“A photographer, you say?”
Mr. Sachs controlled himself. “Do you mean to say you’ve not heard of Rentoul Smiles?... Well, he’s called ‘Man’s photographer.’ He has never photographed a woman! Won’t! At least, wouldn’t! But he’s going to photograph Isabel. So you may guess that he considers Isabel some woman, eh?”
“And how will that help me?” inquired Edward Henry.
“Why! I’ll take you up to Rent’s,” Mr. Sachs comforted him. “It’s close by—corner of Thirty-ninth and Five.”
“Tell me,” Edward Henry demanded, with immense relief, “she hasn’t got herself arrested yet, has she?”
“No. And she won’t!”
“The police have been put wise,” said Mr. Sachs.
“Yes. Put wise!”
“I see,” said Edward Henry.
But he did not see. He only half saw.
“As a matter of fact,” said Mr. Sachs, “Isabel can’t get away with the goods unless she fixes the police to lock her up for a few hours. And she’ll not succeed in that. Her hundred days are up in London next Sunday. So there’ll be no time for her to be arrested and bailed out either at Liverpool or Fishguard. And that’s her only chance. I’ve seen Isabel, and if you ask me my opinion she’s down and out.”
“Never mind!” said Edward Henry with glee.
“I guess what you’re after her for,” said Mr. Seven Sachs, with an air of deep knowledge.
“The deuce you do!”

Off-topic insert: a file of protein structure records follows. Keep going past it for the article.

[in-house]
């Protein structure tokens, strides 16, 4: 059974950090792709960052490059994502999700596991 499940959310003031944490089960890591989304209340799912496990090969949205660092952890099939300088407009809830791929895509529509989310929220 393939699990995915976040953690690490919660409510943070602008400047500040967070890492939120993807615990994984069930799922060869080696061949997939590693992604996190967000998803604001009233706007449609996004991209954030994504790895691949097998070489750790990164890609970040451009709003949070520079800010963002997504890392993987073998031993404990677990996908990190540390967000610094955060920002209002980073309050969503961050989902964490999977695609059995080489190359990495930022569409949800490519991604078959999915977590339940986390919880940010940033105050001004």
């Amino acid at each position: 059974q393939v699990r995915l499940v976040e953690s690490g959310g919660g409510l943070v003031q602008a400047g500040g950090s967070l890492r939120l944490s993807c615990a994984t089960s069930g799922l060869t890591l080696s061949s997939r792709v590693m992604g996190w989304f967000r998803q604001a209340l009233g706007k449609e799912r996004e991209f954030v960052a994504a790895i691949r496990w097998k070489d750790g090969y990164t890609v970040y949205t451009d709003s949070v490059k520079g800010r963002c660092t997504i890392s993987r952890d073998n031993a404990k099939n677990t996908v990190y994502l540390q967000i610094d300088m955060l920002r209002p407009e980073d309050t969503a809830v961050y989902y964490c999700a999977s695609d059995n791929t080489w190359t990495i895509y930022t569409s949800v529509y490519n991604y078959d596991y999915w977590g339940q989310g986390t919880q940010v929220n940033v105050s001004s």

“Yes, sir! And let me tell you that dozens of ’em have been after her already. But she wouldn’t! Nothing would tempt her.”
“Never mind!” Edward Henry smiled.
When Edward Henry stood by the side of Mr. Sachs in a doorway half shielded by a portiere, and gazed unseen into the great studio of Mr. Rentoul Smiles, he comprehended that he was indeed under powerful protection in New York. At the entrance on Fifth Avenue he and Sachs had passed through a small crowd of assorted men, chiefly young, whom Sachs had greeted in the mass with the smiling words, “Well, boys!” Other men were within. Still another went up with them in the elevator, but no further. They were reporters of the entire world’s press, to each of whom Isabel Joy had been specially “assigned.” They were waiting; they would wait.
Mr. Rentoul Smiles having been warned by telephone of the visit of his beloved friend, Seven Sachs, Mr. Sachs and his English protege had been received at Smiles’s outer door by a clerk who knew exactly what to do with them, and did it.
“Is she here?” Mr. Sachs had murmured.
“Yep,” the clerk had negligently replied.